East of the Ódádhahraun are the Mývatnsöraefi, the largest Icelandic sand deserts, also formed by the volcanoes just mentioned. Other sandy deserts of somewhat different origin can be found south of Askja, between Öræfa, Skeidharár jökull and the sea. A little to the west of these is the Skaptá crater, formed in 1783; to the south-west of it extends along the coasts and right at the foot of Mýrdals jökull the Mýrdals sandur, and to the west of Skaptá, in the lowland, is the Hekla volcano, the most active and best known in Iceland. The Hekla (the name means cloak, to always be covered with snow), forms a hump (1557 m.) of lava and tuff with several craters. The volcanic materials it erupted occupy an area of ​​about 400 sq km. In historical times it has had 22 major eruptions, the last in 1913. In the eruption of 1294 there were numerous victims; the rivers changed direction, and the erupted pumice, floating on the sea, reached the Faeroes. The great Thingvallahravn lava field goes back to prehistoric times. Much older are the hrauns that occupy most of Ölfusaheidi and the Reykjanes peninsula. Even at the bottom of the sea, not far from Reykjanes, several eruptions took place (1211, 1422, 1783), which formed islands which later disappeared. Numerous hrauns are also found in Snæfellsnesand especially around glaciers. In the lavas there are notable caves, such as the Hallshellir near Thingvellir, the Surtshellir in Eiriks jökull and the Raufarhólshellir discovered in 1909, about 30 km away. from Reykjavík.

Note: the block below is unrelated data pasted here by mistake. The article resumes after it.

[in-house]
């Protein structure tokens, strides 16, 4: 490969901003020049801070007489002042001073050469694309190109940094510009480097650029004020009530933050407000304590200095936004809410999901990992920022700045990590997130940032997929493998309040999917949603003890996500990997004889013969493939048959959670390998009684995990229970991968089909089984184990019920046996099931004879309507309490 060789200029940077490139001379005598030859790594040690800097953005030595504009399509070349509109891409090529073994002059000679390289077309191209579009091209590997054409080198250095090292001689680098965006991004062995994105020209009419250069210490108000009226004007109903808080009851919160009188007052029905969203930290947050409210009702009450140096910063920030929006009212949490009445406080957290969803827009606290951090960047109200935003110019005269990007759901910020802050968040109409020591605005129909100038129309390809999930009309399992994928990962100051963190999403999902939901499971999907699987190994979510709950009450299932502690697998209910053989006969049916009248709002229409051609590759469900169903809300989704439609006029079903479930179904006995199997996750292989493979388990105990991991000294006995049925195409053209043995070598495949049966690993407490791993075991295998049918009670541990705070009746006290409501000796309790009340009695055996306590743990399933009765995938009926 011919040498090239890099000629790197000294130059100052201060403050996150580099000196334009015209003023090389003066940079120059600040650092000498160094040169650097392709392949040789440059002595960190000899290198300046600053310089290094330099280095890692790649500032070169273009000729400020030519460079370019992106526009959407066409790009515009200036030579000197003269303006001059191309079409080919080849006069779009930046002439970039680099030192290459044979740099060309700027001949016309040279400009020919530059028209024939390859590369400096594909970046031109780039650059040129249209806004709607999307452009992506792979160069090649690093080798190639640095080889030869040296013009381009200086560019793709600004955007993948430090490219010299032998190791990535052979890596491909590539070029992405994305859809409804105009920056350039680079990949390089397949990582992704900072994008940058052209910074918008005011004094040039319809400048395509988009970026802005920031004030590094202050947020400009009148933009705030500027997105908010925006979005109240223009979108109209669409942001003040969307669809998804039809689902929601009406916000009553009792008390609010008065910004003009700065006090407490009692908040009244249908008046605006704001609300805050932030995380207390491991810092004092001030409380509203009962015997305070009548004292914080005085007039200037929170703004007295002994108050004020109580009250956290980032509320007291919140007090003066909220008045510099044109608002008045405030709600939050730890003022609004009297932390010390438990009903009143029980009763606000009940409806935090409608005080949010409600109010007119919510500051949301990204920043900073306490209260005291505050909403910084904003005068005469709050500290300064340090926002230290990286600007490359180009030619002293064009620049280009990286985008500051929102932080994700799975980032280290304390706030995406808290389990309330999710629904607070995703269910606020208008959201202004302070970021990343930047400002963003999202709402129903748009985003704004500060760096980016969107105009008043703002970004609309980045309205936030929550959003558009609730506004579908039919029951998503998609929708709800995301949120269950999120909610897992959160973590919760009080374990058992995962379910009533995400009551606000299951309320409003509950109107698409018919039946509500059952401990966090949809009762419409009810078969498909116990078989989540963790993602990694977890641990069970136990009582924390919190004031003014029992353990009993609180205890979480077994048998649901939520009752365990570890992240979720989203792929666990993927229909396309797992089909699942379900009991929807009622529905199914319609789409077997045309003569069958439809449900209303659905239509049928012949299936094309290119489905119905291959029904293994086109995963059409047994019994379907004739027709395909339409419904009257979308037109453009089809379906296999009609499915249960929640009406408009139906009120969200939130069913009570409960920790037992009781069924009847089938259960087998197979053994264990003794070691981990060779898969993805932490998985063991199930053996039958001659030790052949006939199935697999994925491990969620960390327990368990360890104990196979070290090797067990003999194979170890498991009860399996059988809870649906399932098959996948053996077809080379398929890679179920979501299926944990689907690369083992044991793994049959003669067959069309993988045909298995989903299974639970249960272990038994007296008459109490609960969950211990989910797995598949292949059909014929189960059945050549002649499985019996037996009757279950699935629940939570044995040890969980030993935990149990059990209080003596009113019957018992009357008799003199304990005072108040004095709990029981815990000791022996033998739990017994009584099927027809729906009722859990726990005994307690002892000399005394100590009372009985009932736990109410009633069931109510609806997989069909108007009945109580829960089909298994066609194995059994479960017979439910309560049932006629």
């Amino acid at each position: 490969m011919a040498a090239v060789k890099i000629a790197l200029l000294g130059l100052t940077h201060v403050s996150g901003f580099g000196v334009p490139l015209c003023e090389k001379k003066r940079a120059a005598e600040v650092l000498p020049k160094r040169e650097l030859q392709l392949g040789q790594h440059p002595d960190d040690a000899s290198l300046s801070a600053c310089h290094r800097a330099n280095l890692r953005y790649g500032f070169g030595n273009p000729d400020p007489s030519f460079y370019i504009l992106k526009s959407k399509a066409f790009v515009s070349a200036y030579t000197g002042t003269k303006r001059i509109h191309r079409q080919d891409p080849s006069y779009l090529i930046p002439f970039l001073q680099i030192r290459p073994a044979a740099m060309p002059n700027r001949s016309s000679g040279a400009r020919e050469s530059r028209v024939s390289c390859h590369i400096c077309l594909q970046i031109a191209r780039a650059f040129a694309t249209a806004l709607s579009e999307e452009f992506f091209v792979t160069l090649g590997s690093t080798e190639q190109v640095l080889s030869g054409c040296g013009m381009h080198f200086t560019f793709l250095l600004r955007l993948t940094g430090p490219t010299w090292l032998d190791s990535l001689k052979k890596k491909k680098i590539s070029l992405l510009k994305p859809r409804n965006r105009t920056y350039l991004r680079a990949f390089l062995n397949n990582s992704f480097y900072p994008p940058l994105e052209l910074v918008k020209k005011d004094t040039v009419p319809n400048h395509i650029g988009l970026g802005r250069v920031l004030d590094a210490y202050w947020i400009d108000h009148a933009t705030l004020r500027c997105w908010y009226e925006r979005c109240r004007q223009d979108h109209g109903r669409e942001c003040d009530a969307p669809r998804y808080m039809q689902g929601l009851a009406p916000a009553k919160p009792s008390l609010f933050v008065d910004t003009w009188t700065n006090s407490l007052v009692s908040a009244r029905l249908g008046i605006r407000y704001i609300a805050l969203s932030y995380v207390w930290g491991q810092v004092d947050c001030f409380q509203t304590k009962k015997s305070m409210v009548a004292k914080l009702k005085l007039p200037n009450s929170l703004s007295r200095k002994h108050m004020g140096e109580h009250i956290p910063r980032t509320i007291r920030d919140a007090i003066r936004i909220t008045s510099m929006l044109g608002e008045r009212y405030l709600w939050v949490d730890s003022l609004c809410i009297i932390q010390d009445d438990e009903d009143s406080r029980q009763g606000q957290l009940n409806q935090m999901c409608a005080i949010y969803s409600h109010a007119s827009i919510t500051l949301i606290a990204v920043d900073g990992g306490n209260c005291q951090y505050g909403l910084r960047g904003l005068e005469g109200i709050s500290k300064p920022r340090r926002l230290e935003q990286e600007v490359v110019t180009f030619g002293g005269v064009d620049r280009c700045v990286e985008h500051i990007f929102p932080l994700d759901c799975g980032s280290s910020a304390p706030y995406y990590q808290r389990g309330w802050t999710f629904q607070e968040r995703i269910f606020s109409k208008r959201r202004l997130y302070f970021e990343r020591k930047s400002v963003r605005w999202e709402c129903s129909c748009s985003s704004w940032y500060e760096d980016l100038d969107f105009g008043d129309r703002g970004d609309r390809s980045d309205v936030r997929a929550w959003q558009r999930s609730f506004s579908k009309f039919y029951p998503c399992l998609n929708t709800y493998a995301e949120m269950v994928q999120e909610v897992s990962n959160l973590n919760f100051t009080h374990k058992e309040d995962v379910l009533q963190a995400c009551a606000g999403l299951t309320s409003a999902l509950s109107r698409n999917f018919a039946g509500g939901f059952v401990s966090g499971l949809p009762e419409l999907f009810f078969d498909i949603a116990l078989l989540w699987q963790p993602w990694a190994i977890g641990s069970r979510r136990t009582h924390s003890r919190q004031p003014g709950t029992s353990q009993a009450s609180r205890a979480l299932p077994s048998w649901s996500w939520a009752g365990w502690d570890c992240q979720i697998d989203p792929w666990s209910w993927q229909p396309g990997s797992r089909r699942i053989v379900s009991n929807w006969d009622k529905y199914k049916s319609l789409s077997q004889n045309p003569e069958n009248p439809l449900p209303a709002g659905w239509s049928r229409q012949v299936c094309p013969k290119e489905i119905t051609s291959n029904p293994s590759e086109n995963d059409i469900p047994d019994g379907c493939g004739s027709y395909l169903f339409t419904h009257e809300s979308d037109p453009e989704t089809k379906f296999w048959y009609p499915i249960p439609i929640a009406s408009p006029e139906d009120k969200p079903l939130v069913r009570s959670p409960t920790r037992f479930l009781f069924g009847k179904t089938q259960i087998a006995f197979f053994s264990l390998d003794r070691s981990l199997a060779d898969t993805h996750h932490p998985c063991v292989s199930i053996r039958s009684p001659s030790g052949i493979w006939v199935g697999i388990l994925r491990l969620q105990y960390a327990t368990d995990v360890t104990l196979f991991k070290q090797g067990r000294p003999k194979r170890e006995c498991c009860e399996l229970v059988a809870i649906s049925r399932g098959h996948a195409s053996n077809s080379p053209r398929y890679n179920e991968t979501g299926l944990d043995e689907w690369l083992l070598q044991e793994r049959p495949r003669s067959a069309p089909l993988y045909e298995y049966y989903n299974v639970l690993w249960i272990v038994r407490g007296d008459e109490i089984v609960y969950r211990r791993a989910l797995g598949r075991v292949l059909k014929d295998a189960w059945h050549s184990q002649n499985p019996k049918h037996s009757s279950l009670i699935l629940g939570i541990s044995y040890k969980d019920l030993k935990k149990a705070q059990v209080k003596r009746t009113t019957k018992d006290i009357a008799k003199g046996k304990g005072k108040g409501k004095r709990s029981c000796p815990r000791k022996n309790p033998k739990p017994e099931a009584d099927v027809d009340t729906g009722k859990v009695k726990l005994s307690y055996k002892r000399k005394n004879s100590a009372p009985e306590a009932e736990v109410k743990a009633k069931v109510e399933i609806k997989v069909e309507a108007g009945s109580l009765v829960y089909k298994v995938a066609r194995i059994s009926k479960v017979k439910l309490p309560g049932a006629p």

Other volcanic manifestations are frequent earthquakes as well as mineral springs, sometimes cold or tepid, sometimes hot; there are numerous geysers, such as the Great Geyser and the Uxahver in the SW. by Skjálfandi. Sulfur springs are found near Krísuvík on the Reykjanes peninsula, in northern Iceland east of Mývatn and in the center of the island in Kerlingar fjöll. In these localities the sulfur was also occasionally used, but the deposits are not so rich as to be able to compete with the Sicilian sulfur.

Iceland is situated on an underwater ridge, which stretches from Scotland to Greenland and is surrounded by an underwater plateau, 15 to 100km wide. and about 200 m deep; there are extensive fishing schools. Due to the proximity of a branch of the Gulf Stream, the sea around Iceland is relatively warm; nevertheless the polar current coming from Greenland carries with it from time to time large masses of ice which remain off the northern coasts of Iceland until late summer.

The eastern coasts are affected by the influence of another polar current coming from the NE. In front of the promontories, these different currents produce, together with the ebb and flow, impetuous eddies that make navigation very difficult, also hampered by floating ice and terrible storms.

Iceland Morphology